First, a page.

|M.Sc Student||Gal Segev|
|Subject||Study and Design of CMOS Phase Shifter|
|Department||Department of Electrical Engineering||Supervisor||Professor Emeritus Nemirovsky Yael|
|Full Thesis text|
The phase shifter is a component where the phase difference between its input and output is controlled electrically, mechanically or magnetically. Phase swing, phase resolution, insertion loss, amplitude deviation and chip area are some of the characteristics which define the quality of such a device.
A phased array antenna system is the most robust application of such a component, providing the ability to steer its beam in space, without mechanically shifting the antenna. Both civil and military radar systems are examples of applications which extensively use this component.
In this thesis we present design and characterization of a phase shifter based on RC bridge topology on the 0.18µm RF-CMOS process commercially available in Israel. Traditionally, the approach consisted of using a tunable capacitor to obtain the phase shift. The suggested work consists of both tunable capacitor - varactor - and tunable resistor - transistor - therefore providing more design flexibility. Additionally, voltage control nodes were implemented in order to offer the ability to fine-tune the device post-fabrication, thus to slightly reduce the phase error due to process variation.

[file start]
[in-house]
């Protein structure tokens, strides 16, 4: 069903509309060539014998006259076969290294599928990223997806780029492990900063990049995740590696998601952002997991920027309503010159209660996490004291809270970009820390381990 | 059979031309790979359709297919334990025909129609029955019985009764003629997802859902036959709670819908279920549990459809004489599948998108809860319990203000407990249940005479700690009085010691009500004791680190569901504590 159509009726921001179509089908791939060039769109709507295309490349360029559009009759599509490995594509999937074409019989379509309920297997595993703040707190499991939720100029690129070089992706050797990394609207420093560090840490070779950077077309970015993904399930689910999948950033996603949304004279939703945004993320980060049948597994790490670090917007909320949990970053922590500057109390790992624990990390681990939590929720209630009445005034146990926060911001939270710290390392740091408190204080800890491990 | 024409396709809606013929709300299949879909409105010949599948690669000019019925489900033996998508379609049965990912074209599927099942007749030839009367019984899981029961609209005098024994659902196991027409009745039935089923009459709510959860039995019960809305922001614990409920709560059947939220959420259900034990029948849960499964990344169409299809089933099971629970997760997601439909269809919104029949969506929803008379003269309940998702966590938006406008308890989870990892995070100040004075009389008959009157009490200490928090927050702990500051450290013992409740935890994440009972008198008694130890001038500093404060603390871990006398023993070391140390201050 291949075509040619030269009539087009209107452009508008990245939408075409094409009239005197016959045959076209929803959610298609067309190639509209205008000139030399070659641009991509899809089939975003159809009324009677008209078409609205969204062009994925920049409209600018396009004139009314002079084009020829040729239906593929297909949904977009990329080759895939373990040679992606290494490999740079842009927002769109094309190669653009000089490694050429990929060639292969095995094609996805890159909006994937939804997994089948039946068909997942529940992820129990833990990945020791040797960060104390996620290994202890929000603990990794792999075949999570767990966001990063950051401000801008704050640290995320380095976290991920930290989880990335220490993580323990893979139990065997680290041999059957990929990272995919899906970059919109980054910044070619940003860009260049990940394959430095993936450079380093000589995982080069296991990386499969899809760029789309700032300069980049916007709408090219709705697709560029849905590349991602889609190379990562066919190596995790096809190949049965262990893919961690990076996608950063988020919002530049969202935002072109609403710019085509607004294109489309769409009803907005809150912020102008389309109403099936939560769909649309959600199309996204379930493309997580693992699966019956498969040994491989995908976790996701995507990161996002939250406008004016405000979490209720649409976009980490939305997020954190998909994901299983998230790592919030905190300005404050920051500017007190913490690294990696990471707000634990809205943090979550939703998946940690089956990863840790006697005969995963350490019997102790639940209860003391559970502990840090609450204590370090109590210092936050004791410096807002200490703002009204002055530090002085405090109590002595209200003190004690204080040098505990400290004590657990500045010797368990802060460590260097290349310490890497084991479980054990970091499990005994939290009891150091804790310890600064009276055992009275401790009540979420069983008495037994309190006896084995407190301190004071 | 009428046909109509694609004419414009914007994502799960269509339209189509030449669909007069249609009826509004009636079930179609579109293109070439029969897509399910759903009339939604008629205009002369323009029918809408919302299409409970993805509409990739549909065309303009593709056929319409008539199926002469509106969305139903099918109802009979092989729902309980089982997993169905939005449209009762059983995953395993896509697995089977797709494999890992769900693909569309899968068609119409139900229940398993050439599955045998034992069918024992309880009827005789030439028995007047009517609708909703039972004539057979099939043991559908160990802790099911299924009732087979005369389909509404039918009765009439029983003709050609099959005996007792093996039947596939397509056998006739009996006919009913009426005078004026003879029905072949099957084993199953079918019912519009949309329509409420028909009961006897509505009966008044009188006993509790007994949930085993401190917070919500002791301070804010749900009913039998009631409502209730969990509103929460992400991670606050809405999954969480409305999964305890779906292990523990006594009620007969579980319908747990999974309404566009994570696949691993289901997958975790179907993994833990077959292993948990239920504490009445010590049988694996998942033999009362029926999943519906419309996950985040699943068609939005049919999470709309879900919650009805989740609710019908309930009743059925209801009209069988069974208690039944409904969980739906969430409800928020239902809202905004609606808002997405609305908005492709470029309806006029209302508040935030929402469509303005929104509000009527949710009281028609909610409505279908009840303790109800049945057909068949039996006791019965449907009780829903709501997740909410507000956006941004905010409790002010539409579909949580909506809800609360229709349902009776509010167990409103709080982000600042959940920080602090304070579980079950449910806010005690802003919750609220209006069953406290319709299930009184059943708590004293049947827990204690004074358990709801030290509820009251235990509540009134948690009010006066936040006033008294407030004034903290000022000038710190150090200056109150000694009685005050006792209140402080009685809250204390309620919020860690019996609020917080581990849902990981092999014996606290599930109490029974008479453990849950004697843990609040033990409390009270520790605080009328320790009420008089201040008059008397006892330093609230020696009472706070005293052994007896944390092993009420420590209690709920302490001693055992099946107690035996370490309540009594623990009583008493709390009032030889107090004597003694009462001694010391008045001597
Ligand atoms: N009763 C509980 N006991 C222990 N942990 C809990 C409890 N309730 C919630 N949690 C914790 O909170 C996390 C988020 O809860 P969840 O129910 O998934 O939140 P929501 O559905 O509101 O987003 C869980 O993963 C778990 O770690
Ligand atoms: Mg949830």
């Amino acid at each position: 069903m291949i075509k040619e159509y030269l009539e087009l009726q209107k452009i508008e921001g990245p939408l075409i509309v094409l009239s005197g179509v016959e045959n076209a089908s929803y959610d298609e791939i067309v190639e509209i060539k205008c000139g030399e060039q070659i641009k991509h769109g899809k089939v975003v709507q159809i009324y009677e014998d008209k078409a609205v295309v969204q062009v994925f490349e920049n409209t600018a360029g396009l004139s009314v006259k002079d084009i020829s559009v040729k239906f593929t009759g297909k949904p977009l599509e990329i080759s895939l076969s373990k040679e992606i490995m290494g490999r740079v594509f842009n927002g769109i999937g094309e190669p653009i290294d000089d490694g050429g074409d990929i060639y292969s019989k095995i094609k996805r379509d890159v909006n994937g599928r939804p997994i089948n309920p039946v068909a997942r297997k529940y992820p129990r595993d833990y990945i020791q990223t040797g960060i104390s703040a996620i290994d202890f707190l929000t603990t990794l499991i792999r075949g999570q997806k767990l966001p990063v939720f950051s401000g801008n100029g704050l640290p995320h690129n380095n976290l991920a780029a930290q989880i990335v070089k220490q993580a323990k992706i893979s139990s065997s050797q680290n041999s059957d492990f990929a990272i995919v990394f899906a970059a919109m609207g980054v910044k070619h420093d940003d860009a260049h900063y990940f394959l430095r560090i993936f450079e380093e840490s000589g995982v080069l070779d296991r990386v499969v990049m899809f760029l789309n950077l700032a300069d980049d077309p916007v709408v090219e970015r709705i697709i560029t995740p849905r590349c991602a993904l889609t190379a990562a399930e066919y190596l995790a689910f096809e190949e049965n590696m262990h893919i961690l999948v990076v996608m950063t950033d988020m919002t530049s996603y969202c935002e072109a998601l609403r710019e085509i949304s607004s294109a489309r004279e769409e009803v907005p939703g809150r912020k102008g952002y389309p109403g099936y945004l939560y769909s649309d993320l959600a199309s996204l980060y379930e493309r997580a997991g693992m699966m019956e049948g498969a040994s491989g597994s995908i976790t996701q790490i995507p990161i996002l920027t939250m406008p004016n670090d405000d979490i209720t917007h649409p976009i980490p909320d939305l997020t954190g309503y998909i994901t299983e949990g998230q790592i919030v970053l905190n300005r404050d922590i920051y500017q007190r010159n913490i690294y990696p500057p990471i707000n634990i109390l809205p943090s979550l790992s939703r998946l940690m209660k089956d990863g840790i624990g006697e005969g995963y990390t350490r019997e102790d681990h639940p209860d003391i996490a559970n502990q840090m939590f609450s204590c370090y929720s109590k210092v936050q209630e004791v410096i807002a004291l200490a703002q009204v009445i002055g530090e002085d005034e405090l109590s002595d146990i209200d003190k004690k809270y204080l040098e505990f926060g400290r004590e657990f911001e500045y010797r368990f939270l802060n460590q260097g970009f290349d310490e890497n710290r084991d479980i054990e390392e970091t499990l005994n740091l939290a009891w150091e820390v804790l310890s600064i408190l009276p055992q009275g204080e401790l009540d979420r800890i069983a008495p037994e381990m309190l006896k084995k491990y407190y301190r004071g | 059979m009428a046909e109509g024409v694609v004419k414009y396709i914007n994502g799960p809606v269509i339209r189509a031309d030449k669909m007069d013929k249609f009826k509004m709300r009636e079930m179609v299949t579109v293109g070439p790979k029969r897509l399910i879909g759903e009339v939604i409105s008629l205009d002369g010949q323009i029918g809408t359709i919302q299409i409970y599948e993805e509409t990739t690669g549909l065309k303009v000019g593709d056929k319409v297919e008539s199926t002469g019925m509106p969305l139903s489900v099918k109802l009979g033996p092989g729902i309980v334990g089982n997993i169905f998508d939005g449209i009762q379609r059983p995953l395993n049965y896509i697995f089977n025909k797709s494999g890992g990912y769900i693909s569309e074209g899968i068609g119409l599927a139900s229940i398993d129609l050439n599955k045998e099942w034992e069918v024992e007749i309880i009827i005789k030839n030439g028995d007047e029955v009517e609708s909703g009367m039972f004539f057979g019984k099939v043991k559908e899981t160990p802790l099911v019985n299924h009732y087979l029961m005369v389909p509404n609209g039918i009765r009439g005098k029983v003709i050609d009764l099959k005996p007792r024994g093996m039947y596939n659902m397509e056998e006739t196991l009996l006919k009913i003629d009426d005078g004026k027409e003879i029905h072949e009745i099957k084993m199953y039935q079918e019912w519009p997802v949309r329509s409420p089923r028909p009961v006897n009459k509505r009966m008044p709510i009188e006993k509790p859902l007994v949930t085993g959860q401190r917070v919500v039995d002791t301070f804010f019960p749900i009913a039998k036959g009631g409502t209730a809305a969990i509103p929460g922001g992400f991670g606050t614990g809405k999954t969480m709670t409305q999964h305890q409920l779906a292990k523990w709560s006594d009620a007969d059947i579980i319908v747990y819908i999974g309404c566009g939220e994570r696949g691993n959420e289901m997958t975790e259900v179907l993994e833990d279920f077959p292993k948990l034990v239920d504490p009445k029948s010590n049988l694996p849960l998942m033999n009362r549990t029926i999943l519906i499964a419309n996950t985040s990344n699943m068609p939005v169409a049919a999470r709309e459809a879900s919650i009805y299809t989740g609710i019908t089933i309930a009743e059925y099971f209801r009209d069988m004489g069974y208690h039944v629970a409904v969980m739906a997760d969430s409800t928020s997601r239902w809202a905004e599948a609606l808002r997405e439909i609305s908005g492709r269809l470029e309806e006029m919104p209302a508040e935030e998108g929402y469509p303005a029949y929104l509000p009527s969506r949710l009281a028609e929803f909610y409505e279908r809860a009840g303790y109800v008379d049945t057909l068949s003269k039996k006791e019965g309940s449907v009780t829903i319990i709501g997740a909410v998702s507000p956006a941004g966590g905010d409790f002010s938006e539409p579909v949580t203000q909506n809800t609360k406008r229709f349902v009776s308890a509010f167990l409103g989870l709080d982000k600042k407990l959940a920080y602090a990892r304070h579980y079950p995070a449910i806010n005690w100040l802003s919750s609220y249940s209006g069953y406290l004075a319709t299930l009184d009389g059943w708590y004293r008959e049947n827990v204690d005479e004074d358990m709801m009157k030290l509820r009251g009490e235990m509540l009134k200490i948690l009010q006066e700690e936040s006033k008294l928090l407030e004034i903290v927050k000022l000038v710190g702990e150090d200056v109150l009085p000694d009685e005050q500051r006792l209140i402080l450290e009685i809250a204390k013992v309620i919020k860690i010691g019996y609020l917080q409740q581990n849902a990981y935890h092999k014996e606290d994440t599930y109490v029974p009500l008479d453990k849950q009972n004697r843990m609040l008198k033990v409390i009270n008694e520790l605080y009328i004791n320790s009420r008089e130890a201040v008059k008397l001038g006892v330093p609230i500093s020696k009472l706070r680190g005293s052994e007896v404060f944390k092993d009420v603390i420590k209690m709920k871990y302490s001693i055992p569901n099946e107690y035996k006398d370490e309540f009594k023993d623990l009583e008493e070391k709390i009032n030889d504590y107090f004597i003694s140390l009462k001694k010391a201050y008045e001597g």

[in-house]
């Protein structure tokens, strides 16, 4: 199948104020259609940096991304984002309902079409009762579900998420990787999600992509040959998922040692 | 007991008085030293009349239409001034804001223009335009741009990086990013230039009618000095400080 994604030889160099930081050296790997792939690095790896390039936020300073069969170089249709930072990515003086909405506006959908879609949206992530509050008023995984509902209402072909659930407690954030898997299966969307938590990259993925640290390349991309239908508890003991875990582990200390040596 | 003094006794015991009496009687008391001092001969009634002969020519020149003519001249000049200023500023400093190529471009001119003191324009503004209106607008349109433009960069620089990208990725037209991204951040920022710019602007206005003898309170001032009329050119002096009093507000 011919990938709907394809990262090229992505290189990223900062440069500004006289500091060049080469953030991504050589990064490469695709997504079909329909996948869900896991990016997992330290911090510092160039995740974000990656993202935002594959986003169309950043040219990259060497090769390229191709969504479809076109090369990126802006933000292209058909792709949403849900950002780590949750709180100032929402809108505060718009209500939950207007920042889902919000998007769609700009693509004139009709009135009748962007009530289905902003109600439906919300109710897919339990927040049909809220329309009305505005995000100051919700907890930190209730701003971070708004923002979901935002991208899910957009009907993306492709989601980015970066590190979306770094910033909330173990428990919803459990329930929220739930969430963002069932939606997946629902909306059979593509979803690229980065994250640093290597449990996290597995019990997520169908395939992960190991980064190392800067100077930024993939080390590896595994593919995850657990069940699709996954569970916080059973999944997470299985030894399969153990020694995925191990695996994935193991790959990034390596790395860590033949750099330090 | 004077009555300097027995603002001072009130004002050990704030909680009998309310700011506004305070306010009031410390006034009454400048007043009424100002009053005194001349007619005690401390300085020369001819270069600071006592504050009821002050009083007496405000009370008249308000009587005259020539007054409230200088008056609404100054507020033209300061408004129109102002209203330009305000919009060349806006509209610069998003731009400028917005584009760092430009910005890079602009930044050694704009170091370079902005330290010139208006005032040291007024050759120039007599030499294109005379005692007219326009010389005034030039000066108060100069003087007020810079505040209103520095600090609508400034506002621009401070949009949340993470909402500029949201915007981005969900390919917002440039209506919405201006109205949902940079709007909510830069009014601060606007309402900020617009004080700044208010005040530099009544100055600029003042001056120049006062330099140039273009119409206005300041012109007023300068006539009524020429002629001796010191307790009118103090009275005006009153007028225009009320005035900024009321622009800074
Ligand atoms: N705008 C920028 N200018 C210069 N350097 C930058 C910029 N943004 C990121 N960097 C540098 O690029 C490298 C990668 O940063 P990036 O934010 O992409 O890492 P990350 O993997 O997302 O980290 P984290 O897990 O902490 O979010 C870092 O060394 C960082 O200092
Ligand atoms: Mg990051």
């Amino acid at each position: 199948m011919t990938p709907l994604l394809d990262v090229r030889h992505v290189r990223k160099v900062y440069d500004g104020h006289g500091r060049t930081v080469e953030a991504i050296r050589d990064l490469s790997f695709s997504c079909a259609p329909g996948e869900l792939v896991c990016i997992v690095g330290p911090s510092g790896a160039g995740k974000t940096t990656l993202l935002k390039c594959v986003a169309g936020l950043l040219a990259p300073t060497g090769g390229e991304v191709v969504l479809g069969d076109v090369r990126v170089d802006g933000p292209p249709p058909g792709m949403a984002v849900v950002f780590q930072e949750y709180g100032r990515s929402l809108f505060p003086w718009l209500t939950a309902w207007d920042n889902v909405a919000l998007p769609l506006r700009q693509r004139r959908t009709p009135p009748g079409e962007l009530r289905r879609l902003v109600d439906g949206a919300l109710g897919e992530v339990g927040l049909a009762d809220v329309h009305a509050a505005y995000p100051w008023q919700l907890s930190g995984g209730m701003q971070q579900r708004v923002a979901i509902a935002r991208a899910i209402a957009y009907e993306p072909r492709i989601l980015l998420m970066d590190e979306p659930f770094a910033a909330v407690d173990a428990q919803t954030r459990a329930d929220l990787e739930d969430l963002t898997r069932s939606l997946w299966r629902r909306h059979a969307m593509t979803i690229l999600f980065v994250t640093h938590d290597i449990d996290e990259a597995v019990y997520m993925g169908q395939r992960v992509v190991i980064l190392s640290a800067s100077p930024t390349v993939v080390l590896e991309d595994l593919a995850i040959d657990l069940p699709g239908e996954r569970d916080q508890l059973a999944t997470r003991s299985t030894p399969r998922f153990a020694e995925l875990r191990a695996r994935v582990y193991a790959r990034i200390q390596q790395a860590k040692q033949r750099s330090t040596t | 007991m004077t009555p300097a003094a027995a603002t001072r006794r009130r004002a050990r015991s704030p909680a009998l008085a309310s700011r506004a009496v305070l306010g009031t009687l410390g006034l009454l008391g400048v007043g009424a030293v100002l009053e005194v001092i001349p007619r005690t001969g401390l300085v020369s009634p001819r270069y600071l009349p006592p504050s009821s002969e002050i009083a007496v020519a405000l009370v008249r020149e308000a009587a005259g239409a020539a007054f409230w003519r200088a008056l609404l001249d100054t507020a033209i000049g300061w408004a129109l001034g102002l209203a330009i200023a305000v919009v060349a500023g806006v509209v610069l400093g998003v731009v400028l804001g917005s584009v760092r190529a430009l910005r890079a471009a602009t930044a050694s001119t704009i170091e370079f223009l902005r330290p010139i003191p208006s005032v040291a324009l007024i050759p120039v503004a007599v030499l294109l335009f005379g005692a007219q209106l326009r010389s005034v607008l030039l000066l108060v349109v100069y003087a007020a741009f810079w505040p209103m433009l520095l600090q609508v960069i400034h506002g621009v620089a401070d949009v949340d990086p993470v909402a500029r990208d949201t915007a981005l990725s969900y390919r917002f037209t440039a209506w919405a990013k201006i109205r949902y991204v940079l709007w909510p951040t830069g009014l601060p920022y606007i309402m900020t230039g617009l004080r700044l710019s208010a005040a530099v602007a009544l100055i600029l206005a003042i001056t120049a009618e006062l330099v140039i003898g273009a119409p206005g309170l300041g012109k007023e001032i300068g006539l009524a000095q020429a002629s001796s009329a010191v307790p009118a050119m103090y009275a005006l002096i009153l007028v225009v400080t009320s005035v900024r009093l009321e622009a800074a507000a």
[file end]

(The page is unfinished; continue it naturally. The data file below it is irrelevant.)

The proposed phase shifter consists of 5 bits, full phase swing coverage design, having a resolution of 11.25º and 1GHz bandwidth on a central frequency of 12.5GHz. The circuit itself is fully differential and consists of 4 basic phase shifting units, each responsible for a different shift. Also, five amplifiers are used to match the input and output to 100Ω and also to act as isolating buffers between each of the basic phase shifting units. Two sub-circuits of the main design were fabricated and characterized in order to assess the performance of the suggested topology. In addition, extensive research in terms of EM simulations regarding the behavior of the process coils was performed.
Temperature stabilization techniques were also extensively investigated in this work. Two stabilization sub-circuits were designed and fabricated in IBM 0.18µm process to support the amplifier losses as a result of temperature dependent effects.